Participation in college exams is encouraging trend

This editorial first appered in the Fairbanks Daily News-Miner:


Educational statistics tend not to move much each year, so when one does, it’s a good indication something important is happening.

Last month, the Fairbanks North Star Borough School District reported such a statistical change: Far more Fairbanks-area graduates took college entrance exams this year than last.

In the 2010-11 school year, 59 percent of graduates took either the SAT or ACT college entrance exams. That compared to 51 percent of graduates in the 2009-10 school year.

An increase of 8 percentage points in participation is a huge increase for one year. So what is driving the change?

A district analyst, speaking to the school board earlier this month, identified what appears to be the most likely explanation — availability of the new Alaska Performance Scholarship.

The Legislature created the scholarship program at the urging of Gov. Sean Parnell in 2010. It offers college or career training tuition at an Alaska institution to any Alaska high school graduate who completes a set of requirements. One of the requirements is to take either the SAT or ACT.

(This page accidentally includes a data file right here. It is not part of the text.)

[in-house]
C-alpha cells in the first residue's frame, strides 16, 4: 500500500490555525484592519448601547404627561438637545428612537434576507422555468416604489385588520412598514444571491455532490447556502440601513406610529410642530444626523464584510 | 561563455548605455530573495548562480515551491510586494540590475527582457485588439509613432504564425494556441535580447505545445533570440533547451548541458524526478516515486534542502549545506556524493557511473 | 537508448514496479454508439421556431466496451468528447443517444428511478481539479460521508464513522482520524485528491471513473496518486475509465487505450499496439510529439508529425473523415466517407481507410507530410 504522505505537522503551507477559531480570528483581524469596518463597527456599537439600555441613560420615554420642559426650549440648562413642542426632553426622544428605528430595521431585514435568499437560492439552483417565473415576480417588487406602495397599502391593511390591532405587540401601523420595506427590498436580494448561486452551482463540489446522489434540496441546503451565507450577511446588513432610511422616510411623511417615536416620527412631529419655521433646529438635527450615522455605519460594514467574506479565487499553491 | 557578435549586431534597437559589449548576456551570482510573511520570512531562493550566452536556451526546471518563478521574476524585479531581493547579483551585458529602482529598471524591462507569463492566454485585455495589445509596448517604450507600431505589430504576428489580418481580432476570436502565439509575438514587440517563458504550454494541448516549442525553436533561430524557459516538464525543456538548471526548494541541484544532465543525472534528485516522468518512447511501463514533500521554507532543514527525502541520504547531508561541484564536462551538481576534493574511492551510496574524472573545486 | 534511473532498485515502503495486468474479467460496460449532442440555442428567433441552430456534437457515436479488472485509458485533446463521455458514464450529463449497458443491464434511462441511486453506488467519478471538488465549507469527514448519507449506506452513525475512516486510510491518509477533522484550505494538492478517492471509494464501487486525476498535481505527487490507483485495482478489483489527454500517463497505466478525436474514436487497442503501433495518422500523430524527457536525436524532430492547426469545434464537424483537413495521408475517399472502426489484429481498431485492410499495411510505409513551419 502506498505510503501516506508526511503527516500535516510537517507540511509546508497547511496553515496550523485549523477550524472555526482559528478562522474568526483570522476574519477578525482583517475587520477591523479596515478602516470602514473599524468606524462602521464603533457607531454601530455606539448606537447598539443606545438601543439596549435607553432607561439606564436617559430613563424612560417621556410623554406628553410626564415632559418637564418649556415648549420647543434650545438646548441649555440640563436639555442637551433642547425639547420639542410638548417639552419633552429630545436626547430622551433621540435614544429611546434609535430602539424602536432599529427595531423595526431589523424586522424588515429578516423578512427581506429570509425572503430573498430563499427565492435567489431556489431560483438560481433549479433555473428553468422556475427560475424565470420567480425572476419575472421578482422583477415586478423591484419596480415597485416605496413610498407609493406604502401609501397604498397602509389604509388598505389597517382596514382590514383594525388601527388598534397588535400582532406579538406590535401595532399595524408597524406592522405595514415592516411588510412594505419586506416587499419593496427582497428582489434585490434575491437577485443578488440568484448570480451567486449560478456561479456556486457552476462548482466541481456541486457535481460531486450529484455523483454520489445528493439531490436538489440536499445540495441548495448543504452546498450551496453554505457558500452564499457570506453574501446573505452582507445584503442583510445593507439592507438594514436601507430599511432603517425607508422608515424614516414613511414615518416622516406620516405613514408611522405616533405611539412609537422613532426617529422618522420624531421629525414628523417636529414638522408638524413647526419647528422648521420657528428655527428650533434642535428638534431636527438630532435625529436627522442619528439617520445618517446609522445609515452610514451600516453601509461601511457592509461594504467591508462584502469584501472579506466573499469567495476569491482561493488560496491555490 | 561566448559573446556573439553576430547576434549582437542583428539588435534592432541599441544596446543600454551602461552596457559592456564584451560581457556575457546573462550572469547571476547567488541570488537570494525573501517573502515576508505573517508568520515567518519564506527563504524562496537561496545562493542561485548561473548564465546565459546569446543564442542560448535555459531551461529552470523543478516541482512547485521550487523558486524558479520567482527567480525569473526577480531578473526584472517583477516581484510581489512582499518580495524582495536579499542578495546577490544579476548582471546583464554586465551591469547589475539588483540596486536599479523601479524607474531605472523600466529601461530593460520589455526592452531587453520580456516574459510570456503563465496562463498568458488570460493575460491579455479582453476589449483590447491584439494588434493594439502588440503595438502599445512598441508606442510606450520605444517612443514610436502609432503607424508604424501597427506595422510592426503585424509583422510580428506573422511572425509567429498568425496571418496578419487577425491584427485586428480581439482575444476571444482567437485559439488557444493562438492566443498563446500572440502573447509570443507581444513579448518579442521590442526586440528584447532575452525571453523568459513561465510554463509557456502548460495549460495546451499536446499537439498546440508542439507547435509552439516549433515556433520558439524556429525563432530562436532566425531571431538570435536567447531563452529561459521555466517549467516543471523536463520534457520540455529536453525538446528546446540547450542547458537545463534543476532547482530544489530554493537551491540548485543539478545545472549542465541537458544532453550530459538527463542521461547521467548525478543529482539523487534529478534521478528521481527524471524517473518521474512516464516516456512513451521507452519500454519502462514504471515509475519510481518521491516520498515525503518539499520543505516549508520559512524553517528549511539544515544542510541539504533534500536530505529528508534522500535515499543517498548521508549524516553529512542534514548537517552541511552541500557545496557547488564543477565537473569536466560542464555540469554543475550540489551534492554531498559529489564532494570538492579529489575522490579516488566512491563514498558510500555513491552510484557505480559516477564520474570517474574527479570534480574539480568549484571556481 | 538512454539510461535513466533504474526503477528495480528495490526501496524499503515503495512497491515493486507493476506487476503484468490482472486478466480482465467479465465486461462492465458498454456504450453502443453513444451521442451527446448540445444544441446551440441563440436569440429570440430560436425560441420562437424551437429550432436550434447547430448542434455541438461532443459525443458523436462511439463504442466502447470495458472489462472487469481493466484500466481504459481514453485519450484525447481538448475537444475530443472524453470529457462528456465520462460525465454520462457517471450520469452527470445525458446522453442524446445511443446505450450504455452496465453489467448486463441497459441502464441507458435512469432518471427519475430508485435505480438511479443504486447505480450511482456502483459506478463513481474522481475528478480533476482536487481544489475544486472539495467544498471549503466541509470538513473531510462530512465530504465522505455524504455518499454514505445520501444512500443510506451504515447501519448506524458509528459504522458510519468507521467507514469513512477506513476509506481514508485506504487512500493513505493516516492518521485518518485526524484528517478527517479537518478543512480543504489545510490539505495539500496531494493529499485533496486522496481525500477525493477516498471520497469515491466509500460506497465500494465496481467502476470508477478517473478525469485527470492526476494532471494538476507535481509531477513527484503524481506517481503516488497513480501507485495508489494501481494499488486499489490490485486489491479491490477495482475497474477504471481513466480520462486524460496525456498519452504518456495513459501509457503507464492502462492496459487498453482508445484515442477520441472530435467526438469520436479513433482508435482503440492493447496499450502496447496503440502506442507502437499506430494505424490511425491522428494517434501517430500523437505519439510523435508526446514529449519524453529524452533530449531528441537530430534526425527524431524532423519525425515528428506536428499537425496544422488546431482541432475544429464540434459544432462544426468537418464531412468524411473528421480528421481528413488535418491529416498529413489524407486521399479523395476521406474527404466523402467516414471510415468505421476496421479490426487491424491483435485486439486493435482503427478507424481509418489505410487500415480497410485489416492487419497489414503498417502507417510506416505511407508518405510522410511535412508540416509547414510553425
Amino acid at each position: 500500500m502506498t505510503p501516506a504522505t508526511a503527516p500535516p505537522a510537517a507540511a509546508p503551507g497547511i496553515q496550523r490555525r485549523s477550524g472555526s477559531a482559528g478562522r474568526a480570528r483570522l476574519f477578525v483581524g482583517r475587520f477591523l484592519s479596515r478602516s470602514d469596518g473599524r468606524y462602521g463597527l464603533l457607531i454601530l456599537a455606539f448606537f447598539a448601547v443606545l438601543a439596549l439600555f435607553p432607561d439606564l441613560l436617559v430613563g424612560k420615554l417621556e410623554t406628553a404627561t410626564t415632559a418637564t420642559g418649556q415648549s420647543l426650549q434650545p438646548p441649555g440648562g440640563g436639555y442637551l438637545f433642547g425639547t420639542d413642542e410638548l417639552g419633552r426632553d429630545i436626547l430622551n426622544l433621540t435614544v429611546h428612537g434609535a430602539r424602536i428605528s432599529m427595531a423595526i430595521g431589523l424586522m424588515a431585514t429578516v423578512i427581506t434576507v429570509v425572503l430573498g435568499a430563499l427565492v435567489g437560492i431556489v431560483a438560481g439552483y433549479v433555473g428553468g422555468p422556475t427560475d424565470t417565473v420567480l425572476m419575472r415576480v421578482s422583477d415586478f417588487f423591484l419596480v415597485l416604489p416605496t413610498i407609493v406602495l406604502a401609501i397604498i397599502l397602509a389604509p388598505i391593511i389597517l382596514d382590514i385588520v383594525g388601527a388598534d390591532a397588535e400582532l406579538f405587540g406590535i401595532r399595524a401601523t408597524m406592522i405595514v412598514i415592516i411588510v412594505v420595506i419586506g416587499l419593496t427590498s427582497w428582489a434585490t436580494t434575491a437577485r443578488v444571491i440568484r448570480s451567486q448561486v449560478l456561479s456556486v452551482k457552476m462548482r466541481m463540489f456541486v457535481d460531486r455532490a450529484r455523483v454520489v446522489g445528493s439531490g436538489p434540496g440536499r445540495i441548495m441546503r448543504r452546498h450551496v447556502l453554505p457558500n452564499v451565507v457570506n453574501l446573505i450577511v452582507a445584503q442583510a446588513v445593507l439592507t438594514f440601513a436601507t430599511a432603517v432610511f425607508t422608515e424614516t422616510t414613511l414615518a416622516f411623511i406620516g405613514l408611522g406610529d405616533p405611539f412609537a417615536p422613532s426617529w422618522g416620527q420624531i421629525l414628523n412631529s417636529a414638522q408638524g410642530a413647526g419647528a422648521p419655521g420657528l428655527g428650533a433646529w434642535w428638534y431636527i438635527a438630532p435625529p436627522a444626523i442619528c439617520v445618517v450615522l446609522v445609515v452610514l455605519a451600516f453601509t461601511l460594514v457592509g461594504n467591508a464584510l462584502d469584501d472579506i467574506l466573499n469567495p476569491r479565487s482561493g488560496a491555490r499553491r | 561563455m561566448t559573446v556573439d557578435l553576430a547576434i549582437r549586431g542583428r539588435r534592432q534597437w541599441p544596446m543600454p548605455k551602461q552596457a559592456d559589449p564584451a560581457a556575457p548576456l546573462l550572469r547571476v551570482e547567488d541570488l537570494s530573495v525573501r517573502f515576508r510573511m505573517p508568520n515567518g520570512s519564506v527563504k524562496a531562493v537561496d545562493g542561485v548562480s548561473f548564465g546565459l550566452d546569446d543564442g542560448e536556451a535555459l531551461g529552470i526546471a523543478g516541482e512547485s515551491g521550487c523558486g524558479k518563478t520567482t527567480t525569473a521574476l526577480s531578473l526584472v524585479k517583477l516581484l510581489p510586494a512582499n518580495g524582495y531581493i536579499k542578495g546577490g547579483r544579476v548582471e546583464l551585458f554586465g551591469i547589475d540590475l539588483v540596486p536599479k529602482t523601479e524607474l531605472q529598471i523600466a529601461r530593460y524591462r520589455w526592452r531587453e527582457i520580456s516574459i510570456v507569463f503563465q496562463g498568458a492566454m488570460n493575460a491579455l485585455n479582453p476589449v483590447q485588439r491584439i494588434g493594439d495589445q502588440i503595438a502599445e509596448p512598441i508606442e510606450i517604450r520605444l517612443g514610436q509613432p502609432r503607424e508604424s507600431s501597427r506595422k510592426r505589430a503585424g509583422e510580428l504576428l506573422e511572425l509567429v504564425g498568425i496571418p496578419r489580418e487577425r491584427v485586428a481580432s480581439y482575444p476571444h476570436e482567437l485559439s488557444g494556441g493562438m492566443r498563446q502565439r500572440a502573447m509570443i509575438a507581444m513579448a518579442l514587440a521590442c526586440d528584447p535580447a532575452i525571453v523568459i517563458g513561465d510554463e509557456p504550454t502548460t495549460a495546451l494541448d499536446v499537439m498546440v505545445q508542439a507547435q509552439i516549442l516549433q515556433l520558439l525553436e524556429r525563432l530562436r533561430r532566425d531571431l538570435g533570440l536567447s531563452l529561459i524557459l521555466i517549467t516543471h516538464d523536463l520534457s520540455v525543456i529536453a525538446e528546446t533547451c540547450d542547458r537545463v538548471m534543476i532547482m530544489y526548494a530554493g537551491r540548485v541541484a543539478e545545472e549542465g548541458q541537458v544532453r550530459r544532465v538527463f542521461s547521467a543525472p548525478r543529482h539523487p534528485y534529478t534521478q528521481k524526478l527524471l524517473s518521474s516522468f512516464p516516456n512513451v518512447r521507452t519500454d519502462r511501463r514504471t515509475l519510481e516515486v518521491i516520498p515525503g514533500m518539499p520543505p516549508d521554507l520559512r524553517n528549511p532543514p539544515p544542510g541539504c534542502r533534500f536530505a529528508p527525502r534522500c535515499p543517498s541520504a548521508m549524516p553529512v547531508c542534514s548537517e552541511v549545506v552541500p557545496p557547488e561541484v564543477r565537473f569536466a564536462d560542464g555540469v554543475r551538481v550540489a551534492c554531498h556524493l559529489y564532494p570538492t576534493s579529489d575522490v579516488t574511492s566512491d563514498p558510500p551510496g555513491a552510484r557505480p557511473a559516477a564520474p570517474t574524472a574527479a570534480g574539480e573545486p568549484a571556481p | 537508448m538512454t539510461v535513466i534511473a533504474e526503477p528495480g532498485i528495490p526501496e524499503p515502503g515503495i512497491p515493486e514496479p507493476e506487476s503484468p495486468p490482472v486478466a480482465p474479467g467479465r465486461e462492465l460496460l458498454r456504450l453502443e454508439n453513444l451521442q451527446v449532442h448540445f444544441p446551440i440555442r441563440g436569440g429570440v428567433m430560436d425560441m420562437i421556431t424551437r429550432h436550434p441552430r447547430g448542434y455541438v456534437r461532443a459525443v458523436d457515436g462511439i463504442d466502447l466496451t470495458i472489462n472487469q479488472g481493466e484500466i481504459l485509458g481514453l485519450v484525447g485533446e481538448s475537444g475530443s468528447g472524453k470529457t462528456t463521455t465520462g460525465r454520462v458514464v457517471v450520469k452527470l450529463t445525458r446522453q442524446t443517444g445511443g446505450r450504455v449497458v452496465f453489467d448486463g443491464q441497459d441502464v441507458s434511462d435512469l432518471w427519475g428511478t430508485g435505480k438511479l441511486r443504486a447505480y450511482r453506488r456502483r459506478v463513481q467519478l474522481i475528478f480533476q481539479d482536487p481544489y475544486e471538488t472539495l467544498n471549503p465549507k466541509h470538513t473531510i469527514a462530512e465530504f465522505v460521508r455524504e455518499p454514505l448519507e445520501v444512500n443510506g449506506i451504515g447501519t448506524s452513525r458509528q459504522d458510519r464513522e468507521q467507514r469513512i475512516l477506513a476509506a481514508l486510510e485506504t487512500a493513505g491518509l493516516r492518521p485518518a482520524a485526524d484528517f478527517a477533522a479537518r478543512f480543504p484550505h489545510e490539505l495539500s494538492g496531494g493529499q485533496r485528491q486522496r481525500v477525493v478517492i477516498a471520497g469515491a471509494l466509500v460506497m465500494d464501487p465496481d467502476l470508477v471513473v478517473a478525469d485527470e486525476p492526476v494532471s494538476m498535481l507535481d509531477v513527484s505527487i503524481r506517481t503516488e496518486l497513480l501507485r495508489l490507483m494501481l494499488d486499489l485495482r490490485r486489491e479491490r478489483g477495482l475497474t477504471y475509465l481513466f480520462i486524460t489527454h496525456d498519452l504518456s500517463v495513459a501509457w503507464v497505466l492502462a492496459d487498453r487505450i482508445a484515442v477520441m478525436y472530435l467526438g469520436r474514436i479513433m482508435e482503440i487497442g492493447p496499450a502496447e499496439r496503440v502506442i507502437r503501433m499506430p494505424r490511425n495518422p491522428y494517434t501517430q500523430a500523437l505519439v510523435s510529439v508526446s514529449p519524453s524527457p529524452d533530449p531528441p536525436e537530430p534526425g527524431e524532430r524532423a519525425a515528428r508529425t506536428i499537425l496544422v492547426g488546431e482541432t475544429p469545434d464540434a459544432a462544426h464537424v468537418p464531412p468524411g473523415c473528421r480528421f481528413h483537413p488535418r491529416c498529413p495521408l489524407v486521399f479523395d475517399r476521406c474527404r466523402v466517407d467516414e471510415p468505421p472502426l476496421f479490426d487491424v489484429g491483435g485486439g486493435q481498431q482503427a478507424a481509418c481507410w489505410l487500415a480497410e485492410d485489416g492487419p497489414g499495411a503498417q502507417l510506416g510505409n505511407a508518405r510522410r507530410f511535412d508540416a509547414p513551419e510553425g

That creates a strong incentive for students to attend one of the several test sessions held in Fairbanks each year.

The increase in student test-taking was consistent across almost all demographic groups, another indication the performance scholarship was the primary driver.

It appears the additional students weren’t quite as prepared as those who would have taken the test anyway, because the average scores declined. For example, the average SAT scores in reading dropped by about 2 percent, math by 2.5 percent and writing by 4 percent. While some SAT scores have been declining anyway, those were steeper than might otherwise have been expected.

The decline is less worrisome, though, knowing it probably was because of the bump up in participation. And that bump up is encouraging.

It shows more students are thinking seriously about getting additional education after high school, either in college or a career training program. That can only be a good thing, not only for them but for Alaska.


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